Jeremy, Alabama writes:

Is CO2 a pollutant?

It is now. Or rather, CO2 has been politically classified as a pollutant, to achieve political ends.

I'm not sure how Rothbard's approach protects us from a purely political attack like this. But, I suppose, it can't be worse than what's already happening.

Mark Bahner writes:

"Rothbard then attacks Friedmanite proposals for pollution taxes or tradable permits, and suggests that technological progress could cope with a total pollution ban:"

"Mufflers can be installed on noisy machines that emit sound waves precisely contra-cyclical to the waves of the machines, and thereby can cancel out these racking sounds. Air wastes can even now be recaptured as they leave the chimney and be recycled to yield products useful to industry. Thus, sulfur dioxide, a major noxious air pollutant, can be captured and recycled to produce economically valuable sulfuric acid. The highly polluting spark ignition engine will either have to be "cured" by new devices or replaced altogether by such nonpolluting engines as diesel, gas turbine, or steam, or by an electric car."

Rothbard's suggestions display a profound ignorance of pollution related to various technologies. In fact, his ignorance is apparently even greater than the average layperson. For example, what other layperson would describe diesel engines as "nonpolluting"?

On a somewhat more esoteric subject: 1) acid plants (that convert sulfur dioxide to sulfuric acid) aren't economically practical for coal-fired power plant exhausts, because the sulfur dioxide concentration is too low, and 2) even if acid plants were cost-effective, their sulfur dioxide removal is not 100 percent, so they're not "pollution free."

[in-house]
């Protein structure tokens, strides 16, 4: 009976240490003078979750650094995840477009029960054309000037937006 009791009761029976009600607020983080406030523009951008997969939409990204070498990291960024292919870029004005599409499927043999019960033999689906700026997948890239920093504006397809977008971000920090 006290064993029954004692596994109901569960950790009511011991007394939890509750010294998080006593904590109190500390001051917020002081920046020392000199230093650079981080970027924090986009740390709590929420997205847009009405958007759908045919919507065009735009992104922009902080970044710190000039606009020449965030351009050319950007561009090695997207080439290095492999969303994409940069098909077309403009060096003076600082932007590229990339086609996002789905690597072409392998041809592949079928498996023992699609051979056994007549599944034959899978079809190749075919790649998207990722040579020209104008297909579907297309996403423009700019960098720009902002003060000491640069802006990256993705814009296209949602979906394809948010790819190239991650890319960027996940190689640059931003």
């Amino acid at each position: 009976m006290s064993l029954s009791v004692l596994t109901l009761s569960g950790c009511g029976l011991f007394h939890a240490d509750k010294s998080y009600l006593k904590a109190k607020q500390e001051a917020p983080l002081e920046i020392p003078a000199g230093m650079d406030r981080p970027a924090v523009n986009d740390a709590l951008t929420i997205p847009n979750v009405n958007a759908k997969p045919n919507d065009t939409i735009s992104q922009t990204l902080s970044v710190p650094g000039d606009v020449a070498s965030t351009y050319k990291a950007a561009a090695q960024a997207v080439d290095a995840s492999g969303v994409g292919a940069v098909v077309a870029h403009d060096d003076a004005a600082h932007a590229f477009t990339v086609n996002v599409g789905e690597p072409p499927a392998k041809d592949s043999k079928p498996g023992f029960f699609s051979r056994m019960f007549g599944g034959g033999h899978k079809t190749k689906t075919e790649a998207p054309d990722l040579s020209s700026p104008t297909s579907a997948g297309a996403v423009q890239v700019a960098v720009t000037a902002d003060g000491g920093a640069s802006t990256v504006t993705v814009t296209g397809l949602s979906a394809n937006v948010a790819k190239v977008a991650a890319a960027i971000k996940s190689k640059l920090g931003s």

Active noise cancellation is also not 100 percent effective. Here's what someone who actually knows about the subject writes:

"The design trade-off is governed by the constraints that active noise cancellation does not work very well at high frequencies but does work well at low frequencies, while passive cancellation at the low frequencies requires massive (i.e. heavy) sound absorbing materials, which would weigh the airplane down. At high frequencies, the materials can be much lighter. So, as you can see, the design trade-off works out very neatly - active at low frequencies and passive at the high frequencies."

(Note that the author uses "works well" not "works perfectly," or "eliminates noise.")

Informed discussion of noise cancellation

It's easy to claim that completely eliminating pollution is achievable, if one knows nothing about the subject. "Ignorance is bliss."

Zac writes:

Blackadder wrote:

According to Rothbard all that needs to happen is for government to get out of the way, and private systems of protection for private property will develop naturally. That this hasn't happened in the oceans suggests that he was wrong about this."
Well, no one is allowed to claim the oceans as their personal property. In theory, we could build floating platforms on the ocean and have property rights over them (seasteading), but this emergence is yet to be seen (until recently, we did not have the technology to support it).

As far as traversing the oceans with private property, you can hire private defense to protect your cargo, but most shippers will just pay the ransoms to pirates rather than investing in defense or alternative routes. This doesn't mean that protection of private property could never emerge, only that given the current level of sea banditry, few are willing to pay the cost of protection.